The main reason for acquiring the reserve is the importance of the Craig-adwy-wynt ridge for the Pearl-bordered Fritillary ( Boloria euphrosyne ). This butterfly has declined so much throughout the UK that the population on this ridge is now one of the most important of those known to remain in Wales. Only 17 sites for the species were located in the 1997 UK survey, the species has since disappeared on some of them and Craig-adwy-wynt is one of the few that can be considered a ‘stronghold’. The bare rock and bracken litter with abundant violets make the site’s habitats particularly suitable for this butterfly’s warmth-needing caterpillars. There is a delicate balance needed between the bracken and the violets for the Fritillaries to thrive. The larvae of Pearl-bordered Fritillary usually feeds only on the Common Dog Violet (Viola riviniana), whilst those of the  Small Pearl-bordered ( Boloria selene ) and Dark Green Fritillary ( Argynnis aglaja ) generally use a wider selection of violets including Marsh violet (Viola palustris) and Hairy violet (Viola hirta) . Research by the Society has shown that the shelter of the growing bracken in April, plus up to 15cms.of the dead plant litter from previous years, raises the temperature around the violets by as much as 15 to 20 degrees above ambient air temperature. The Pearl-bordered Fritillary emerges earlier than most other species from its hibernation as larvae in the litter , so it needs this extra warmth early in the season. The litter provides them with ideal basking surfaces and to a point suppresses most other plant growth apart from violets. However, if the bracken litter gets too deep even the violets can disappear. The presence of suitable nectar sources such as early flowering species like Bugle (Ajuga reptans) and Wood Sage (Teucrium scorodonia) also characterises good Pearl-bordered Fritillary sites. Thus management of such sites is difficult to get right. Experiments are being carried out by volunteers in strimming and then raking bracken litter from controlled patches and monitoring the re-growth of both bracken and violets, plus monitoring their usage by egg-laying female butterflies. This will be a long term project to determine the optimum number of years rotation of such bracken control.

The rapid changes in agriculture and woodland management that occurred during the 20th. century have had a serious impact on this species. Sedentary in its habits, but nevertheless with the capability of colonising over distances of a few miles, it was well adapted to the habitat created by earlier woodland management practices. Its bracken habitat would have been patchy in its suitability, or availability being both controlled and cropped such as for stock bedding. Since WWII the shift to large scale afforestation with conifers, the reduction in regular ride opening and creation of other clearings, and the removal or abandonment of bracken areas, have all taken a toll on the habitat available to this butterfly an others.

Other important species also occur on the site. They are not as threatened as the Pearl-bordered Fritillary, but nevertheless are in need of conservation measures. These include Dingy Skipper (Erynnis tages), Grizzled Skipper (Pyrgus malvae), Small Pearl-bordered Fritillary, Grayling and Brown Argus (Aricia agestis) , each of which has quite specialised habitat requirements. With its areas of flowery grassland that warm-up rapidly because of the thin soils, exposed rocks and sheltering scrub, Craig-adwy-wynt provides the sort of specialised habitat that these species, and many others thrive on.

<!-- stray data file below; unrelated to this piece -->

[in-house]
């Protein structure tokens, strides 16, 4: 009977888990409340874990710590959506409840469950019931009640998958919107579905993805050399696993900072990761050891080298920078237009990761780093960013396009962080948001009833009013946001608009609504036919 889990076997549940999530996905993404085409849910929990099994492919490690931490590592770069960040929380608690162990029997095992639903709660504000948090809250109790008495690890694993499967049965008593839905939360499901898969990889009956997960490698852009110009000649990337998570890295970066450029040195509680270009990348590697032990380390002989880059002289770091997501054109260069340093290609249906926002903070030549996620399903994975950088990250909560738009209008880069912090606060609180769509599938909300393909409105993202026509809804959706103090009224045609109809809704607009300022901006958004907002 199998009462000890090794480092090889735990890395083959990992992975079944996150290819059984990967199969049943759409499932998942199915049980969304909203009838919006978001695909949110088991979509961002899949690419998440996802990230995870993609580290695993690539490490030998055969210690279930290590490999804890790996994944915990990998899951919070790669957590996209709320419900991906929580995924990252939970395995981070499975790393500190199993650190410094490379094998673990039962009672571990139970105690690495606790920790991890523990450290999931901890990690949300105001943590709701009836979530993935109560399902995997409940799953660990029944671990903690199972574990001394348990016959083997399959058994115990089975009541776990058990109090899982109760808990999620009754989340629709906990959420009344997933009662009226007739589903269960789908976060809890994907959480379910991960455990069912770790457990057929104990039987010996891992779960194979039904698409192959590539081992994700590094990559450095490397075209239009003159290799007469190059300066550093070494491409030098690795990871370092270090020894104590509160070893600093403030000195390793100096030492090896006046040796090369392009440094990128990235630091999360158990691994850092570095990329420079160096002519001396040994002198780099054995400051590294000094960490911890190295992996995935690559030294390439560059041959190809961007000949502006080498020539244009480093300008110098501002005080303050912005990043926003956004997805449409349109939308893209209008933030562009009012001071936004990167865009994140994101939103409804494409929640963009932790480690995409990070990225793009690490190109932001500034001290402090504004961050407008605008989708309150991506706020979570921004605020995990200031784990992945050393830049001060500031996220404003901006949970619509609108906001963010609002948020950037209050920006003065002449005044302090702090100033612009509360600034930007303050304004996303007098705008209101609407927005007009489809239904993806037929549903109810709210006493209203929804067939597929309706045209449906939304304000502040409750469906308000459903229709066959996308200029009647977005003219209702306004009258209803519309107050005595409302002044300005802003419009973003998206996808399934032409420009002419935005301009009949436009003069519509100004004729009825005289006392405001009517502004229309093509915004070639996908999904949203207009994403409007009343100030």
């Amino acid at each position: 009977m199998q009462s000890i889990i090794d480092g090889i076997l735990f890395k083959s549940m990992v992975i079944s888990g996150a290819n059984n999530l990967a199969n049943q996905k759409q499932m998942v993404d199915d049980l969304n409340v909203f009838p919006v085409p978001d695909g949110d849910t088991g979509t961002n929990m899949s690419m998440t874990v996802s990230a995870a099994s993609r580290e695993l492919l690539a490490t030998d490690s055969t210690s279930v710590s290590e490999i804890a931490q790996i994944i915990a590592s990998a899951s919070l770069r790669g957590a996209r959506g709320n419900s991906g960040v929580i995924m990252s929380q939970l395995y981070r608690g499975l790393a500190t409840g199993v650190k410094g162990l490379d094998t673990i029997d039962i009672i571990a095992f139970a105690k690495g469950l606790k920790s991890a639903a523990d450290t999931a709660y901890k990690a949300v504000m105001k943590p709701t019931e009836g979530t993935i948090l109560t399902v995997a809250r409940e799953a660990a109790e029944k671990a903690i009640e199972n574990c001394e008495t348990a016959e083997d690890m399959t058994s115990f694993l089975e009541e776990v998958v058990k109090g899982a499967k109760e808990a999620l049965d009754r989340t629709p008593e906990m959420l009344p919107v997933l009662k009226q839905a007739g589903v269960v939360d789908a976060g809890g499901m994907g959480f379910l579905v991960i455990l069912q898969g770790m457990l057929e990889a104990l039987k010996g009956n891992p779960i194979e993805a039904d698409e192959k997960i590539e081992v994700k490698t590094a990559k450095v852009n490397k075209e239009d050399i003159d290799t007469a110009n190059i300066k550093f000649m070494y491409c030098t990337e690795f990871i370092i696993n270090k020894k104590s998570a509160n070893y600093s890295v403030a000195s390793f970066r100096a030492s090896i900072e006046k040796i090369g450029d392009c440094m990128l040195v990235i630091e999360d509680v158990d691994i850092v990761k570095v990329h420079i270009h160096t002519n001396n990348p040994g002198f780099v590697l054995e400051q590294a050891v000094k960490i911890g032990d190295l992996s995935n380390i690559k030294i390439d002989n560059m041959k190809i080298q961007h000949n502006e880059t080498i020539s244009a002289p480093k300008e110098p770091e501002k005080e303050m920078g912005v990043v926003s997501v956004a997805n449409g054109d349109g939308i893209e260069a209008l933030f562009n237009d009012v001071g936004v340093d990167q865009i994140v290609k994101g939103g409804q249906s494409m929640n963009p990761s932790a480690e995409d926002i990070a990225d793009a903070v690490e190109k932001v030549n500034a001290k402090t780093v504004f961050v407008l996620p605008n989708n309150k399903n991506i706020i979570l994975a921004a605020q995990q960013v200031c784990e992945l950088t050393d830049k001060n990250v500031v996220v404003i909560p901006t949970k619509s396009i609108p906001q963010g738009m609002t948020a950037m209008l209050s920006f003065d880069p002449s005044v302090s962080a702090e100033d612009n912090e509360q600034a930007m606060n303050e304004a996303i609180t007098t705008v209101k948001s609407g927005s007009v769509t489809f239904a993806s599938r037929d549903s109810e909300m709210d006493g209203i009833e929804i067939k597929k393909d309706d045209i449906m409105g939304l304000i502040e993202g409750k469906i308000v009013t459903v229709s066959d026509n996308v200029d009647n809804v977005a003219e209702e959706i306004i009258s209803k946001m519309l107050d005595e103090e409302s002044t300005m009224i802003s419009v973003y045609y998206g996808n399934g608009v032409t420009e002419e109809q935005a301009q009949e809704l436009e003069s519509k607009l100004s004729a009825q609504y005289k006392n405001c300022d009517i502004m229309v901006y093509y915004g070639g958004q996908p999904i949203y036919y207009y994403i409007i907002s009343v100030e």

Orchids growing across the site include Twayblade ( Listera ovata) , Butterfly orchid ( Platanthera chlorantha ) and Early purple (Orchis mascula) . There are also some specimens of the rare Welsh Yew; The North Wales Wildlife Trust reserve on the opposite side of the road through Pwll Glas has larger numbers of both the Yew and native orchids.

Butterfly Conservation volunteers in North-east Wales as well as from the Wirral and Cheshire, have already put an enormous effort into scrub management on the reserve the last four winters.  The results are excellent, already showing a six-fold increase in the numbers of Pearl-bordered Fritillary counted on site, as well as the return of Dingy Skipper and Grayling that have been absent for many years. But more needs to be done and the aim is to reinstate a suitable grazing regime that will help make the task of controlling scrub growth much easier. For this the site’s boundary walls and fences need to be repaired, which will require considerable expenditure provided by an Objective One grant from the EU. Local members of the small North Wales Branch of Butterfly Conservation have been raising funds and doing the physical work on the reserve, and more volunteers are always very welcome. Volunteers to classify the many species of mosses, lichens, fungi and other specialists of this unusual habitat would also be very welcome.

A bilingual guide leaflet to the reserve is now available from

For further information please contact:

Jan Miller; e-mail ;

Rob Whitehead; e-mail; or

Butterfly Conservation Wales office; Swansea: 0870 770 6153 e-mail;

September 05, 2005 change by giorgio

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Jan Miller

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To find out when the next Butterfly Conservation local branch guided walk is to this or other rare butterfly sites, or to go moth-trapping in North Wales visit the events page on or e-mail to be added to our mailing list.

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address:Pensychnant Conservation centre